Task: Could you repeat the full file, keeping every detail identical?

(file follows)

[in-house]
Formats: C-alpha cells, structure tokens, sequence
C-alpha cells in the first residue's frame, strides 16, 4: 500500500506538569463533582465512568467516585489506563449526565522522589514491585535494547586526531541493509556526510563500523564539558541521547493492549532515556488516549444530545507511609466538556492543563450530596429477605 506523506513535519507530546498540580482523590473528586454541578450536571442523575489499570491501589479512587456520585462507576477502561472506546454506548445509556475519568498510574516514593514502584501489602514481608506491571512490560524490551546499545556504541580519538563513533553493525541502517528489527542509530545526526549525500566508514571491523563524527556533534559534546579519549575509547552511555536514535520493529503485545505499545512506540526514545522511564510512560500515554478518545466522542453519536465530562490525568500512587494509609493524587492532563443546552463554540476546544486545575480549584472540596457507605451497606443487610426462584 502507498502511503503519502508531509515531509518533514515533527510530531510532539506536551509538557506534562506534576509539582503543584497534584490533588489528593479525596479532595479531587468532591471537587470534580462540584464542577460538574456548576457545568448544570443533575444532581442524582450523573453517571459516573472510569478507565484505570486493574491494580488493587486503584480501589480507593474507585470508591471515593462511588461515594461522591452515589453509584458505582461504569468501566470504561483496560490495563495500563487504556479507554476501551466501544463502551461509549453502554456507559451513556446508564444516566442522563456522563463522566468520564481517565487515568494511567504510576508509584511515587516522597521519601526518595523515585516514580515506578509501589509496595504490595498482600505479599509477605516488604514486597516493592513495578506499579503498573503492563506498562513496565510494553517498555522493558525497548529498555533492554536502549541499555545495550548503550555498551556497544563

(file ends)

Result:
[in-house]
Formats: C-alpha cells, structure tokens, sequence
C-alpha cells in the first residue's frame, strides 16, 4: 500500500506538569463533582465512568467516585489506563449526565522522589514491585535494547586526531541493509556526510563500523564539558541521547493492549532515556488516549444530545507511609466538556492543563450530596429477605 506523506513535519507530546498540580482523590473528586454541578450536571442523575489499570491501589479512587456520585462507576477502561472506546454506548445509556475519568498510574516514593514502584501489602514481608506491571512490560524490551546499545556504541580519538563513533553493525541502517528489527542509530545526526549525500566508514571491523563524527556533534559534546579519549575509547552511555536514535520493529503485545505499545512506540526514545522511564510512560500515554478518545466522542453519536465530562490525568500512587494509609493524587492532563443546552463554540476546544486545575480549584472540596457507605451497606443487610426462584 502507498502511503503519502508531509515531509518533514515533527510530531510532539506536551509538557506534562506534576509539582503543584497534584490533588489528593479525596479532595479531587468532591471537587470534580462540584464542577460538574456548576457545568448544570443533575444532581442524582450523573453517571459516573472510569478507565484505570486493574491494580488493587486503584480501589480507593474507585470508591471515593462511588461515594461522591452515589453509584458505582461504569468501566470504561483496560490495563495500563487504556479507554476501551466501544463502551461509549453502554456507559451513556446508564444516566442522563456522563463522566468520564481517565487515568494511567504510576508509584511515587516522597521519601526518595523515585516514580515506578509501589509496595504490595498482600505479599509477605516488604514486597516493592513495578506499579503498573503492563506498562513496565510494553517498555522493558525497548529498555533492554536502549541499555545495550548503550555498551556497544563